Dr. Strangelove, Or: How I Learned to Stop Worrying and Love the Bomb is producer/director Kubrick's brilliant, satirical, provocative black comedy/fantasy regarding doomsday and Cold War politics that features an accidental, inadvertent, pre-emptive nuclear attack.
The witty screenplay, co-authored by the director (with Terry Southern), was based on Peter George's novel Red Alert (the U.S. title). The novel's primary concern was the threat of an accidental nuclear war. Dr. Strangelove himself did not appear in the novel, however - he was added by Kubrick and co-screenwriter Southern.
The film's release was delayed from December 1963 to late January 1964 due to Kennedy's assassination in late November of 1963.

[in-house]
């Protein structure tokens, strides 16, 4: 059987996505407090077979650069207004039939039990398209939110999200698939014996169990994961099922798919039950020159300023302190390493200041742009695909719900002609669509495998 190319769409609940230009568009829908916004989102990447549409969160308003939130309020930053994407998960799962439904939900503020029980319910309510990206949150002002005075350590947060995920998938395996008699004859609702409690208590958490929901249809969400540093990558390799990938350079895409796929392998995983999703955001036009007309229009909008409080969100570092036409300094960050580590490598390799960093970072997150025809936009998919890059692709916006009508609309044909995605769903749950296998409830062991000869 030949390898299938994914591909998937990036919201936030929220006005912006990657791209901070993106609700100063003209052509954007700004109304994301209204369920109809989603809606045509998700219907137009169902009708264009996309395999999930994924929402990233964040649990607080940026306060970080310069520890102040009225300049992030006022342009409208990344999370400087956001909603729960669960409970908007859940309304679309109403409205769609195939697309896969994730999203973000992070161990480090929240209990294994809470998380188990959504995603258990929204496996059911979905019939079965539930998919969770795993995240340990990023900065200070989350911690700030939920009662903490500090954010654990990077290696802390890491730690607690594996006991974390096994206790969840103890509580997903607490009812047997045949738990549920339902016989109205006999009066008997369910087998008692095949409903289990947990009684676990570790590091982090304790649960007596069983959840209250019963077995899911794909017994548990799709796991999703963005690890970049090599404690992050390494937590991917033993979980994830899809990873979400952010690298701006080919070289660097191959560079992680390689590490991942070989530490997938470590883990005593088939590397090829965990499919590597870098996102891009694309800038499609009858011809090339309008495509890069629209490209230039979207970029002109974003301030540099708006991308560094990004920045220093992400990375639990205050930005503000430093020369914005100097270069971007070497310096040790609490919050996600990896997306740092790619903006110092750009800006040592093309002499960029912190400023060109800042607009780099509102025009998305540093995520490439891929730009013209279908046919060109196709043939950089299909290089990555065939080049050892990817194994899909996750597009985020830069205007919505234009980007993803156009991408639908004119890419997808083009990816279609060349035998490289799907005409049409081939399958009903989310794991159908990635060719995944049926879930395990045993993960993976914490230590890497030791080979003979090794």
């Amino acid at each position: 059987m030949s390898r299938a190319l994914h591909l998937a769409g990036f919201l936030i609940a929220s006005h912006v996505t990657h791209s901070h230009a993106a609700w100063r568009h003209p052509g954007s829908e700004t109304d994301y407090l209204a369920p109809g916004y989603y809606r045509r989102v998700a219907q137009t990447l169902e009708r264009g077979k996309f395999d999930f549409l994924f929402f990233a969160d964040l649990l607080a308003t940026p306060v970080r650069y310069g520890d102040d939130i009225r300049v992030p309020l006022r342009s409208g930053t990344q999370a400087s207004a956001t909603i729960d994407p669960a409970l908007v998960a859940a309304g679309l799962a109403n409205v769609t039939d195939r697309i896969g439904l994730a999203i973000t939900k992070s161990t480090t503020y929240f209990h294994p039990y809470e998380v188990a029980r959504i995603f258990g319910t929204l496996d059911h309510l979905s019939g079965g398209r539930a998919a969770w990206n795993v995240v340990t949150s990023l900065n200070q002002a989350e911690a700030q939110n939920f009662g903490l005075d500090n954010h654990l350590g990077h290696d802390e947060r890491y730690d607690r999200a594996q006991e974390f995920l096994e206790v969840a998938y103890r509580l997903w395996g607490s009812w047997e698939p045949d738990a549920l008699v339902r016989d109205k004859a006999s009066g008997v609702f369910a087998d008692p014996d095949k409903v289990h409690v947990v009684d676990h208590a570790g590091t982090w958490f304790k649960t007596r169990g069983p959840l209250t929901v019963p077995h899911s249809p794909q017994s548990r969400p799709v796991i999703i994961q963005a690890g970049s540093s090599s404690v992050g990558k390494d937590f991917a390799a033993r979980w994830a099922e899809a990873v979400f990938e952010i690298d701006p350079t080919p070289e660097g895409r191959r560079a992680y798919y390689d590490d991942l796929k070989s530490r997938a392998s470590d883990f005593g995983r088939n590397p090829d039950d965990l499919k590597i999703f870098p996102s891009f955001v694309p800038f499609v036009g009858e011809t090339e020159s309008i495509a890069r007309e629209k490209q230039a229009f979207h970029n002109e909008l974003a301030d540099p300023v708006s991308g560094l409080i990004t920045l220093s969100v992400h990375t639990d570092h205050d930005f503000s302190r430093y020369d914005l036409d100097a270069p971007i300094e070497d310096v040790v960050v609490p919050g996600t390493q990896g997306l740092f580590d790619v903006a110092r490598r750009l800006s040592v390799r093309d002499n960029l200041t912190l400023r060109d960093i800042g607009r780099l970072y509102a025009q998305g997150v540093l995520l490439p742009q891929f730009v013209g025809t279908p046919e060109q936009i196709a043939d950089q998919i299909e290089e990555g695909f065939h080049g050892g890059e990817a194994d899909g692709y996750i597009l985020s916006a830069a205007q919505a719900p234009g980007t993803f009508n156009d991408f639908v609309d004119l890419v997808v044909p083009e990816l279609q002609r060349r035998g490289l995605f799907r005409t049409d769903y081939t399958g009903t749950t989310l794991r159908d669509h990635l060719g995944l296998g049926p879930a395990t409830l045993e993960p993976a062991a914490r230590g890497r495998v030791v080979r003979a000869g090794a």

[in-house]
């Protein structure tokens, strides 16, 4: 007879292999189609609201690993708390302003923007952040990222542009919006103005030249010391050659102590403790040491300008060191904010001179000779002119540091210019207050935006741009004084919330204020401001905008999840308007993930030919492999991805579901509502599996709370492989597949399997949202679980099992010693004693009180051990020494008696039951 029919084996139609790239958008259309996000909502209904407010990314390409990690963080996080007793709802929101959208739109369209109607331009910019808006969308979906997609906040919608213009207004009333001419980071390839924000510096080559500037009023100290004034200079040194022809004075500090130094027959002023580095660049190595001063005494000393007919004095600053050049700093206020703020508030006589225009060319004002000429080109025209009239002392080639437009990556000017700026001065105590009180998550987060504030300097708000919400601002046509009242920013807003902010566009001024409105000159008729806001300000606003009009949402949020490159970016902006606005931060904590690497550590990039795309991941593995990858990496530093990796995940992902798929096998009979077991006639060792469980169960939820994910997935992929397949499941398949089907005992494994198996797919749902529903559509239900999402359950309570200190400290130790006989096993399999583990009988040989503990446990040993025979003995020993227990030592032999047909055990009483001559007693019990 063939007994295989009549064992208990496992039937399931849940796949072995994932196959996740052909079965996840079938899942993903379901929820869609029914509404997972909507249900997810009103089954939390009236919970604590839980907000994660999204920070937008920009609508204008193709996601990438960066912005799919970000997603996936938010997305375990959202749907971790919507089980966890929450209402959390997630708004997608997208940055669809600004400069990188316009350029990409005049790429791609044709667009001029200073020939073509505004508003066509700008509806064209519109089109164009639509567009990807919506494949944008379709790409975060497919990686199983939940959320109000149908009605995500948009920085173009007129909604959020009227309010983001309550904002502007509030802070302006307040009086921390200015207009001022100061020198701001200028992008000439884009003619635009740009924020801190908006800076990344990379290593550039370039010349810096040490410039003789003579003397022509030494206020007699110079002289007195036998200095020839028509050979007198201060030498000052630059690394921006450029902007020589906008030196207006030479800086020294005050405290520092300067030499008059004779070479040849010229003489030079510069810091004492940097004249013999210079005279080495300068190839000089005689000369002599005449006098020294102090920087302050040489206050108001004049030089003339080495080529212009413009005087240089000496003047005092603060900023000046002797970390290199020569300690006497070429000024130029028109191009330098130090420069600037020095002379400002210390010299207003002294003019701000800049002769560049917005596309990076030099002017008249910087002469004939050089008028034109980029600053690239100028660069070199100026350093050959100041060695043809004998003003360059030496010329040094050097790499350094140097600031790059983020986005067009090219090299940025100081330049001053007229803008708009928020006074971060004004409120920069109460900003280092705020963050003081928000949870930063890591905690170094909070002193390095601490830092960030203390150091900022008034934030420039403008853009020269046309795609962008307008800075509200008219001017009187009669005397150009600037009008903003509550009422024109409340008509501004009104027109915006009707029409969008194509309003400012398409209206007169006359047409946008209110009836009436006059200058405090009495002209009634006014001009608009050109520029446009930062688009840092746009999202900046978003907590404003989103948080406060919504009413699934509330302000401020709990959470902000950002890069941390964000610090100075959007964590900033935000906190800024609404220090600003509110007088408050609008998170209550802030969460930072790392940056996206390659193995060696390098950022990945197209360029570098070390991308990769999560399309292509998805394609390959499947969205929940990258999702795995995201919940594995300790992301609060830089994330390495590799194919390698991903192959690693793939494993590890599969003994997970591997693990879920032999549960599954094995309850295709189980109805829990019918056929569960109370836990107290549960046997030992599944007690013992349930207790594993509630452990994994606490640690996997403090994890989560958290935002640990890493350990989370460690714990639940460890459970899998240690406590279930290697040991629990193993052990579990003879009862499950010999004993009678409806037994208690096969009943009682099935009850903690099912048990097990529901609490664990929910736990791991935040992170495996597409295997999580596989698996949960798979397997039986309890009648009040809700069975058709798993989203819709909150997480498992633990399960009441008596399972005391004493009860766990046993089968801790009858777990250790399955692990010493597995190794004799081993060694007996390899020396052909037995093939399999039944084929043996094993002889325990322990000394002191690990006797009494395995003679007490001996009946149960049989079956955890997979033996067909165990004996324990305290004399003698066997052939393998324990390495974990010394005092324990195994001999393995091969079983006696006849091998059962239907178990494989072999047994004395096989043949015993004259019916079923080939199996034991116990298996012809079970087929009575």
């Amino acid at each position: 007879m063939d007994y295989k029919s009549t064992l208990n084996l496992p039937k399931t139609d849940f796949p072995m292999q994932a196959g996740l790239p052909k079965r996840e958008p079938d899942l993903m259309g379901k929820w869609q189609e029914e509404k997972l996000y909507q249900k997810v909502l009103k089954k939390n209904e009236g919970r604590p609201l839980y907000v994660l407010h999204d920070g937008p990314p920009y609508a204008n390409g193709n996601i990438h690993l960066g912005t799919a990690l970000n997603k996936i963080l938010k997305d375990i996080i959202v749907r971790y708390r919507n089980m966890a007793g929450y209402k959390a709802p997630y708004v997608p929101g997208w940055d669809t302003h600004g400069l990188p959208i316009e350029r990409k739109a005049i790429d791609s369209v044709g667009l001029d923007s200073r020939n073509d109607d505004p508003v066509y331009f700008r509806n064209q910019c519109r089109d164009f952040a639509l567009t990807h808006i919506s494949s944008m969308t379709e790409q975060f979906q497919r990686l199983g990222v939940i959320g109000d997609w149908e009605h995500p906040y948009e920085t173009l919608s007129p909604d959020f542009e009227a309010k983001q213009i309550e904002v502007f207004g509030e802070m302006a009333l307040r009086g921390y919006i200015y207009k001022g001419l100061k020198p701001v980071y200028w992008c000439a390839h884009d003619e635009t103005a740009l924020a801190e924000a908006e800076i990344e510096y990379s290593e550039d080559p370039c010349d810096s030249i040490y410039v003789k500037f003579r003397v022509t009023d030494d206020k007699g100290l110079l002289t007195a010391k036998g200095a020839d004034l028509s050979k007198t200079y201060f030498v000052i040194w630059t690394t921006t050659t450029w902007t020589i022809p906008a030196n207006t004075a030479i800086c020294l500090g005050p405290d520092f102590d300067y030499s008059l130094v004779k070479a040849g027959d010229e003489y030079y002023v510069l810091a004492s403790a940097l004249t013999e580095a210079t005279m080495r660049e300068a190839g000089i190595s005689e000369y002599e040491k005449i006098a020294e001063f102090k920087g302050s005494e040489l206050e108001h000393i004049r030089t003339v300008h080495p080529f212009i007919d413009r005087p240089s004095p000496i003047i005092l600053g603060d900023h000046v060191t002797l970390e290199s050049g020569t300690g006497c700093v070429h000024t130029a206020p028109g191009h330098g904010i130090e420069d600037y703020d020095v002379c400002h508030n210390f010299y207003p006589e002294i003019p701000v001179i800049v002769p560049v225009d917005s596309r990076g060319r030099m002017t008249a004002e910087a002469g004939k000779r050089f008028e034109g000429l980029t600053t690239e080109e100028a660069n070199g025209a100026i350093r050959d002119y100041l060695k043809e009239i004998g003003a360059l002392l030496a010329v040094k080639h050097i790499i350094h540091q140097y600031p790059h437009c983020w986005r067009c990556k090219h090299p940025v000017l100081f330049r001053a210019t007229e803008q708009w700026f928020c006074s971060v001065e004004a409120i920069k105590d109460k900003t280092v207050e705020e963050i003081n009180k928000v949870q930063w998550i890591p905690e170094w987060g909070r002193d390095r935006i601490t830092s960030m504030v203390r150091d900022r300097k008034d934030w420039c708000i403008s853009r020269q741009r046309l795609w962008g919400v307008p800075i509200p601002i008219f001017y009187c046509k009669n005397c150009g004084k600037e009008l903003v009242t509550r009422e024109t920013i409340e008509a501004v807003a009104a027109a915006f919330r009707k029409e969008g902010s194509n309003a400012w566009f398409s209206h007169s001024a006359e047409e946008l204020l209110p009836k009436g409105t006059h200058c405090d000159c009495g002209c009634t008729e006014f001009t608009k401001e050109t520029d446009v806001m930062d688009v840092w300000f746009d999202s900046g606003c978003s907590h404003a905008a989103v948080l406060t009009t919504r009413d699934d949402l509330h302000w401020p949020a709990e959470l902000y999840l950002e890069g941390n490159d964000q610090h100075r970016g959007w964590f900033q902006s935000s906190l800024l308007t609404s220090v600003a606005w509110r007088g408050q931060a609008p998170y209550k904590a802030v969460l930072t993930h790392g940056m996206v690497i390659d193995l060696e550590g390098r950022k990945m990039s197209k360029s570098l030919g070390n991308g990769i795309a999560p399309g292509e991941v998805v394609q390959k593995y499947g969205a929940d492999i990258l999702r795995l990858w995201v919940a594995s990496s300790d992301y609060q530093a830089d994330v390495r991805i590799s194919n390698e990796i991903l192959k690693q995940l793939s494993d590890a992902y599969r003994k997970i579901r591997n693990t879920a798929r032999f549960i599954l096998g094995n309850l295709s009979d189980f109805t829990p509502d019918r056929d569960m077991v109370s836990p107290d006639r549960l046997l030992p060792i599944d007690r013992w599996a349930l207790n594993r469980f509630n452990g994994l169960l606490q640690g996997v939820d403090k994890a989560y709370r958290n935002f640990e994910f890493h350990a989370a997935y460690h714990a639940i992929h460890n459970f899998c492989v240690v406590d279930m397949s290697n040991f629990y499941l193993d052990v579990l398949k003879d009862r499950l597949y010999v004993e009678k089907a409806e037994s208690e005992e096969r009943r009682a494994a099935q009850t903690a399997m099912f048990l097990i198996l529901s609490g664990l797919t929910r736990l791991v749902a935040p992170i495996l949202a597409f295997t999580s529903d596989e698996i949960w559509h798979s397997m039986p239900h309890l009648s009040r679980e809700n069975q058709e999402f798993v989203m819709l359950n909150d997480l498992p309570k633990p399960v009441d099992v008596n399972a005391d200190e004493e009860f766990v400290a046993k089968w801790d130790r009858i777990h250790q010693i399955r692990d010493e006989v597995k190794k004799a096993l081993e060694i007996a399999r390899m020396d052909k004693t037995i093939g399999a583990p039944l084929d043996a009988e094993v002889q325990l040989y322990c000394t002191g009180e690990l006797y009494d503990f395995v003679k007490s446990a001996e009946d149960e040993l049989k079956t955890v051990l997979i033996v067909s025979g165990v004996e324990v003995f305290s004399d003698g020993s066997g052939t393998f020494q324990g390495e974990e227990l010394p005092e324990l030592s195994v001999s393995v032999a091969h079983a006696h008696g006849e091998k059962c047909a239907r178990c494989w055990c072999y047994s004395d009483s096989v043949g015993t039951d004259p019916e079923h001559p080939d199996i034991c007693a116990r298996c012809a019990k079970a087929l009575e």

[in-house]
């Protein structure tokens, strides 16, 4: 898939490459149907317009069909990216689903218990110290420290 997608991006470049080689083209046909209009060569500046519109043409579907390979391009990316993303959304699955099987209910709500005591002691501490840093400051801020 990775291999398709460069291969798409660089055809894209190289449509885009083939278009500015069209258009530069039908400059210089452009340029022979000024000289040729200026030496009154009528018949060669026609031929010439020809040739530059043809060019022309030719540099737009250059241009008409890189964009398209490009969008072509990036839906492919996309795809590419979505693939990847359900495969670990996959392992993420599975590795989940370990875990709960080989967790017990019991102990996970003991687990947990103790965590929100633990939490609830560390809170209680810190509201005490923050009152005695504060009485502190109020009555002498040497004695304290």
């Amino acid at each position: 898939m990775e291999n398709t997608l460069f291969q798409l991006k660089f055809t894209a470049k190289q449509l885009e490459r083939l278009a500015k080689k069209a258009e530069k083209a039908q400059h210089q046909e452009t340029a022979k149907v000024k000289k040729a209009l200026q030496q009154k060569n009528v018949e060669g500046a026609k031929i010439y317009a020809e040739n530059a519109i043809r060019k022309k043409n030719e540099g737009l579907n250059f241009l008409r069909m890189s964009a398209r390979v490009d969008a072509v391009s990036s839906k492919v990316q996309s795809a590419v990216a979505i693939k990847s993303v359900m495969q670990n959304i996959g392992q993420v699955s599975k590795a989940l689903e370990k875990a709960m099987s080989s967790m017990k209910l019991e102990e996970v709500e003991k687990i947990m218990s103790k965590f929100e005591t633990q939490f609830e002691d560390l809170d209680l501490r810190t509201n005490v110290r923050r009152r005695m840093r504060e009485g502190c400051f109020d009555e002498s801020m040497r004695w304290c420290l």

Monday, March 5, 7 p.m.
Zabriskie Point (USA, 1969)
Director: Michelangelo Antonioni
Runtime: 111 minutes
Writer-director Michelangelo Antonioni's vision of late-1960s America is on full display in this tale that mixes romance and revolution as it explores the love affair between a pot-smoking secretary (Daria Halprin) and a rebel seeking a cause (Mark Frechette).
While the film was panned by most critics upon release, its critical standing has since increased and it is noted for its cinematography, (some of the film's scenes were shot on location at Zabriskie Point in Death Valley), use of music, and direction.
The soundtrack to "Zabriskie Point" included music from Pink Floyd, The Youngbloods, Kaleidoscope, Jerry Garcia, Patti Page, Grateful Dead, the Rolling Stones, and John Fahey. Roy Orbison wrote and sang the theme song, over the credits, called "So Young (Love Theme From "Zabriskie Point")."